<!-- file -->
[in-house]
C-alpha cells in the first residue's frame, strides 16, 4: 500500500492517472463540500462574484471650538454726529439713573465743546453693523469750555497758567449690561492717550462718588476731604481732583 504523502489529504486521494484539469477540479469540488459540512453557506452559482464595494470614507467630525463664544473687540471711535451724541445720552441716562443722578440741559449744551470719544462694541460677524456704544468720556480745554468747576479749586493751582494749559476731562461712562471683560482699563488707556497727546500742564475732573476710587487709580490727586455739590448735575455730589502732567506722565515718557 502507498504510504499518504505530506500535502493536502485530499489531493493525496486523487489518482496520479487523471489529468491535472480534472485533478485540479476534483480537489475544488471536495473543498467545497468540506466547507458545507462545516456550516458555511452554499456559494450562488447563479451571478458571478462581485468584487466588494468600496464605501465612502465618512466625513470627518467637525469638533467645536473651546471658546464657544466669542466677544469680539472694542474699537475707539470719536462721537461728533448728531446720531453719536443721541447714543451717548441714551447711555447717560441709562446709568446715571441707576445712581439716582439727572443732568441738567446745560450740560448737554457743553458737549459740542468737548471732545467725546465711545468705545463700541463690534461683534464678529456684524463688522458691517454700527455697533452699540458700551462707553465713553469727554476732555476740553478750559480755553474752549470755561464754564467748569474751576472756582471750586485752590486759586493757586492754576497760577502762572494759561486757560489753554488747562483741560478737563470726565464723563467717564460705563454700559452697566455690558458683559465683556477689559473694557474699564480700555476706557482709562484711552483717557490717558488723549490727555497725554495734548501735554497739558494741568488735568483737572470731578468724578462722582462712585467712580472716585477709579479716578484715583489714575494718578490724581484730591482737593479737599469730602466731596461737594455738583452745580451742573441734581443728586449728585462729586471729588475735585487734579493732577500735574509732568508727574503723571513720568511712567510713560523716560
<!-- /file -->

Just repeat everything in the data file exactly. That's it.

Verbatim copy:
[in-house]
C-alpha cells in the first residue's frame, strides 16, 4: 500500500492517472463540500462574484471650538454726529439713573465743546453693523469750555497758567449690561492717550462718588476731604481732583 504523502489529504486521494484539469477540479469540488459540512453557506452559482464595494470614507467630525463664544473687540471711535451724541445720552441716562443722578440741559449744551470719544462694541460677524456704544468720556480745554468747576479749586493751582494749559476731562461712562471683560482699563488707556497727546500742564475732573476710587487709580490727586455739590448735575455730589502732567506722565515718557 502507498504510504499518504505530506500535502493536502485530499489531493493525496486523487489518482496520479487523471489529468491535472480534472485533478485540479476534483480537489475544488471536495473543498467545497468540506466547507458545507462545516456550516458555511452554499456559494450562488447563479451571478458571478462581485468584487466588494468600496464605501465612502465618512466625513470627518467637525469638533467645536473651546471658546464657544466669542466677544469680539472694542474699537475707539470719536462721537461728533448728531446720531453719536443721541447714543451717548441714551447711555447717560441709562446709568446715571441707576445712581439716582439727572443732568441738567446745560450740560448737554457743553458737549459740542468737548471732545467725546465711545468705545463700541463690534461683534464678529456684524463688522458691517454700527455697533452699540458700551462707553465713553469727554476732555476740553478750559480755553474752549470755561464754564467748569474751576472756582471750586485752590486759586493757586492754576497760577502762572494759561486757560489753554488747562483741560478737563470726565464723563467717564460705563454700559452697566455690558458683559465683556477689559473694557474699564480700555476706557482709562484711552483717557490717558488723549490727555497725554495734548501735554497739558494741568488735568483737572470731578468724578462722582462712585467712580472716585477709579479716578484715583489714575494718578490724581484730591482737593479737599469730602466731596461737594455738583452745580451742573441734581443728586449728585462729586471729588475735585487734579493732577500735574509732568508727574503723571513720568511712567510713560523716560